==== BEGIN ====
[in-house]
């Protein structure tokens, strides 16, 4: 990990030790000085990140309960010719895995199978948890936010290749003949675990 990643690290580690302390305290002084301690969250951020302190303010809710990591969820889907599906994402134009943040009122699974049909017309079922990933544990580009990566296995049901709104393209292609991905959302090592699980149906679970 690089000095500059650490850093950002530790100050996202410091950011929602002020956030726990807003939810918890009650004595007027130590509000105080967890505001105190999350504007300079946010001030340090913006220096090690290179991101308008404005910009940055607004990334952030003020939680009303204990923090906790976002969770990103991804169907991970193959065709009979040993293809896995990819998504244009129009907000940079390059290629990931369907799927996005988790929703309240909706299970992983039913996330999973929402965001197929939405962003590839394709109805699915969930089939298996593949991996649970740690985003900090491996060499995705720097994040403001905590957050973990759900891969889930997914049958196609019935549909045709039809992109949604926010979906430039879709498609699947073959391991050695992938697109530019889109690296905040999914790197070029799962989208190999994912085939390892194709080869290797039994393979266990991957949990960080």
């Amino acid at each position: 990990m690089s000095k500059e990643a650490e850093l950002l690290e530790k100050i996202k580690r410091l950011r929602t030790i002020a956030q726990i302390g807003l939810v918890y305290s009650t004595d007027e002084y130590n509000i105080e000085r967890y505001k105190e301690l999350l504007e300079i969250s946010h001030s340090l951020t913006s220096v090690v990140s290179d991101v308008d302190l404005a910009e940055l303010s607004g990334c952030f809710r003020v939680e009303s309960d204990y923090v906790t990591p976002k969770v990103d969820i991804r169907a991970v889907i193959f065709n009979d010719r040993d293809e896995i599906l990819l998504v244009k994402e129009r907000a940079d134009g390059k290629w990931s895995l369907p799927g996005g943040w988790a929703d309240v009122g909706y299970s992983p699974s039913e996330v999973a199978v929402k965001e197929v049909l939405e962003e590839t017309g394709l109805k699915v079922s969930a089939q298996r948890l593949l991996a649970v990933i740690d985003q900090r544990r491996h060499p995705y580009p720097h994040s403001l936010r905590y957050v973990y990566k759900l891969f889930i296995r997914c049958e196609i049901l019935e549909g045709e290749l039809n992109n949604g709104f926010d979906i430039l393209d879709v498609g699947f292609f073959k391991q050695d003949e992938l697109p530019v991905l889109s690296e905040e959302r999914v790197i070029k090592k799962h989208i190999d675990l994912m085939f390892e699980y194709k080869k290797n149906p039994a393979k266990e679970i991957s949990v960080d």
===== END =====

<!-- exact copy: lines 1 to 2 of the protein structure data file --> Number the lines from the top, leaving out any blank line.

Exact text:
[in-house]
């Protein structure tokens, strides 16, 4: 990990030790000085990140309960010719895995199978948890936010290749003949675990 990643690290580690302390305290002084301690969250951020302190303010809710990591969820889907599906994402134009943040009122699974049909017309079922990933544990580009990566296995049901709104393209292609991905959302090592699980149906679970 690089000095500059650490850093950002530790100050996202410091950011929602002020956030726990807003939810918890009650004595007027130590509000105080967890505001105190999350504007300079946010001030340090913006220096090690290179991101308008404005910009940055607004990334952030003020939680009303204990923090906790976002969770990103991804169907991970193959065709009979040993293809896995990819998504244009129009907000940079390059290629990931369907799927996005988790929703309240909706299970992983039913996330999973929402965001197929939405962003590839394709109805699915969930089939298996593949991996649970740690985003900090491996060499995705720097994040403001905590957050973990759900891969889930997914049958196609019935549909045709039809992109949604926010979906430039879709498609699947073959391991050695992938697109530019889109690296905040999914790197070029799962989208190999994912085939390892194709080869290797039994393979266990991957949990960080």